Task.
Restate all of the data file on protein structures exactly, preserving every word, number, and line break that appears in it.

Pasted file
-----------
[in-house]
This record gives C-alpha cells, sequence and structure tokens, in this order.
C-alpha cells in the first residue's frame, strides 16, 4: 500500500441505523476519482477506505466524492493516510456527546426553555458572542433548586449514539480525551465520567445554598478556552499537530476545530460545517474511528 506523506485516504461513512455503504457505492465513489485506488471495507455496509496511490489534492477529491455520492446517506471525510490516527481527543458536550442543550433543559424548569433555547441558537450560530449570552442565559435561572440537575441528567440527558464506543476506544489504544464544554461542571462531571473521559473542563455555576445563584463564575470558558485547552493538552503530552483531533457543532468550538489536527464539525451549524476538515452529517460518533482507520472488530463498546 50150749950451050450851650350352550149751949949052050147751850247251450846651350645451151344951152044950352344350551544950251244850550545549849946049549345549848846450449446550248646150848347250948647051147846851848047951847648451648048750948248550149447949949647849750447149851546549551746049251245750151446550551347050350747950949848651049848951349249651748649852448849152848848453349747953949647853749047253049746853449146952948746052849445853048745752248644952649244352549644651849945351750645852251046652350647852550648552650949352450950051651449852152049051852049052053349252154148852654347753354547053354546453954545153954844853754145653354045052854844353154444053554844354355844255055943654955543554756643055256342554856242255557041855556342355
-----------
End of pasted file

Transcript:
[in-house]
This record gives C-alpha cells, sequence and structure tokens, in this order.
C-alpha cells in the first residue's frame, strides 16, 4: 500500500441505523476519482477506505466524492493516510456527546426553555458572542433548586449514539480525551465520567445554598478556552499537530476545530460545517474511528 506523506485516504461513512455503504457505492465513489485506488471495507455496509496511490489534492477529491455520492446517506471525510490516527481527543458536550442543550433543559424548569433555547441558537450560530449570552442565559435561572440537575441528567440527558464506543476506544489504544464544554461542571462531571473521559473542563455555576445563584463564575470558558485547552493538552503530552483531533457543532468550538489536527464539525451549524476538515452529517460518533482507520472488530463498546 50150749950451050450851650350352550149751949949052050147751850247251450846651350645451151344951152044950352344350551544950251244850550545549849946049549345549848846450449446550248646150848347250948647051147846851848047951847648451648048750948248550149447949949647849750447149851546549551746049251245750151446550551347050350747950949848651049848951349249651748649852448849152848848453349747953949647853749047253049746853449146952948746052849445853048745752248644952649244352549644651849945351750645852251046652350647852550648552650949352450950051651449852152049051852049052053349252154148852654347753354547053354546453954545153954844853754145653354045052854844353154444053554844354355844255055943654955543554756643055256342554856242255557041855556342355